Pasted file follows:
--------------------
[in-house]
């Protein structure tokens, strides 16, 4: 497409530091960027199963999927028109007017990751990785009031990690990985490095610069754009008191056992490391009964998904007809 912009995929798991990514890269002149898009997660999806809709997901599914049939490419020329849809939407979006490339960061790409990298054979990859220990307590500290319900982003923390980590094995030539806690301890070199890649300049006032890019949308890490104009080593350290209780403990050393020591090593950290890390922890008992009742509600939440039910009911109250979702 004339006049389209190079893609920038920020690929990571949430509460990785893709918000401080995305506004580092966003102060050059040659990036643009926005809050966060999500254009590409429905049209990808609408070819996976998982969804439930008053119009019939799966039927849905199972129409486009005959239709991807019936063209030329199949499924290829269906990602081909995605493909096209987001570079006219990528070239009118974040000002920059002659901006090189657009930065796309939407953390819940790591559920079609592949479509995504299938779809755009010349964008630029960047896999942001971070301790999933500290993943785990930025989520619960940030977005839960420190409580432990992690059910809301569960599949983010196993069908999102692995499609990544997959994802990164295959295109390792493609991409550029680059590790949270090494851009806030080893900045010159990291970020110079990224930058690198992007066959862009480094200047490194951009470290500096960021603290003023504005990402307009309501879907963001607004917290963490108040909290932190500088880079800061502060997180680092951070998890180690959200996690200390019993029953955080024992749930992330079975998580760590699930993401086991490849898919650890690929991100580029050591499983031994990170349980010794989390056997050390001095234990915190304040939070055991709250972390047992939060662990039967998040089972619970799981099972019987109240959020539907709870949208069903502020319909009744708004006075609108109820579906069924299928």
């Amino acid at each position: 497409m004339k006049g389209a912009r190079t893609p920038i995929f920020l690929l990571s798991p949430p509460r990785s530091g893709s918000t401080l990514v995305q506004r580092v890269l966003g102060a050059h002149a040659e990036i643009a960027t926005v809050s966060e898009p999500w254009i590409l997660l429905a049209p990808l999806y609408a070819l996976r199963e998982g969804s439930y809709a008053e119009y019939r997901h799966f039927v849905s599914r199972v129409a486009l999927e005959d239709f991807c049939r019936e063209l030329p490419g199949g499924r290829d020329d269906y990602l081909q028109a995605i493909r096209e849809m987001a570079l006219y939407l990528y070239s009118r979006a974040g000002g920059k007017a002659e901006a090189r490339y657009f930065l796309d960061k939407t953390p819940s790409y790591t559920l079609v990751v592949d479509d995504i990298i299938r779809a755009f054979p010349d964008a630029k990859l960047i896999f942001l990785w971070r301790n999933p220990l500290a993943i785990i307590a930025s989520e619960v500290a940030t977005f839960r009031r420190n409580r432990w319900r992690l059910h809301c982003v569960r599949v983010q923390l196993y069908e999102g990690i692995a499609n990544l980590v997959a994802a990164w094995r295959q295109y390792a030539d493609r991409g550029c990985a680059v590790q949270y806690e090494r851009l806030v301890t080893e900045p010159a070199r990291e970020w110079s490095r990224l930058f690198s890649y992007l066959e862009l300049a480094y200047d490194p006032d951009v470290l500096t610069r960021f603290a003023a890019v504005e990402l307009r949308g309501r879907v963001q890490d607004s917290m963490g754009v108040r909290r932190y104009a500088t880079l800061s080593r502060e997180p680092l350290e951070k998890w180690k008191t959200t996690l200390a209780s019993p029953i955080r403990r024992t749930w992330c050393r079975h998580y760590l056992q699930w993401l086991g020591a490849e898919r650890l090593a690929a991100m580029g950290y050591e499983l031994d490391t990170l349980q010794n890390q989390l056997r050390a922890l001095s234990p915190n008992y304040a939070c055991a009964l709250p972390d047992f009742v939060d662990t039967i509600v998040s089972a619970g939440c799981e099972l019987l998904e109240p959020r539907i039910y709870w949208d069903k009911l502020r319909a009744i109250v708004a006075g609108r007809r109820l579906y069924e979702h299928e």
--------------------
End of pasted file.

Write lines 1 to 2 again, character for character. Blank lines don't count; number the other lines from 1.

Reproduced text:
[in-house]
């Protein structure tokens, strides 16, 4: 497409530091960027199963999927028109007017990751990785009031990690990985490095610069754009008191056992490391009964998904007809 912009995929798991990514890269002149898009997660999806809709997901599914049939490419020329849809939407979006490339960061790409990298054979990859220990307590500290319900982003923390980590094995030539806690301890070199890649300049006032890019949308890490104009080593350290209780403990050393020591090593950290890390922890008992009742509600939440039910009911109250979702 004339006049389209190079893609920038920020690929990571949430509460990785893709918000401080995305506004580092966003102060050059040659990036643009926005809050966060999500254009590409429905049209990808609408070819996976998982969804439930008053119009019939799966039927849905199972129409486009005959239709991807019936063209030329199949499924290829269906990602081909995605493909096209987001570079006219990528070239009118974040000002920059002659901006090189657009930065796309939407953390819940790591559920079609592949479509995504299938779809755009010349964008630029960047896999942001971070301790999933500290993943785990930025989520619960940030977005839960420190409580432990992690059910809301569960599949983010196993069908999102692995499609990544997959994802990164295959295109390792493609991409550029680059590790949270090494851009806030080893900045010159990291970020110079990224930058690198992007066959862009480094200047490194951009470290500096960021603290003023504005990402307009309501879907963001607004917290963490108040909290932190500088880079800061502060997180680092951070998890180690959200996690200390019993029953955080024992749930992330079975998580760590699930993401086991490849898919650890690929991100580029050591499983031994990170349980010794989390056997050390001095234990915190304040939070055991709250972390047992939060662990039967998040089972619970799981099972019987109240959020539907709870949208069903502020319909009744708004006075609108109820579906069924299928």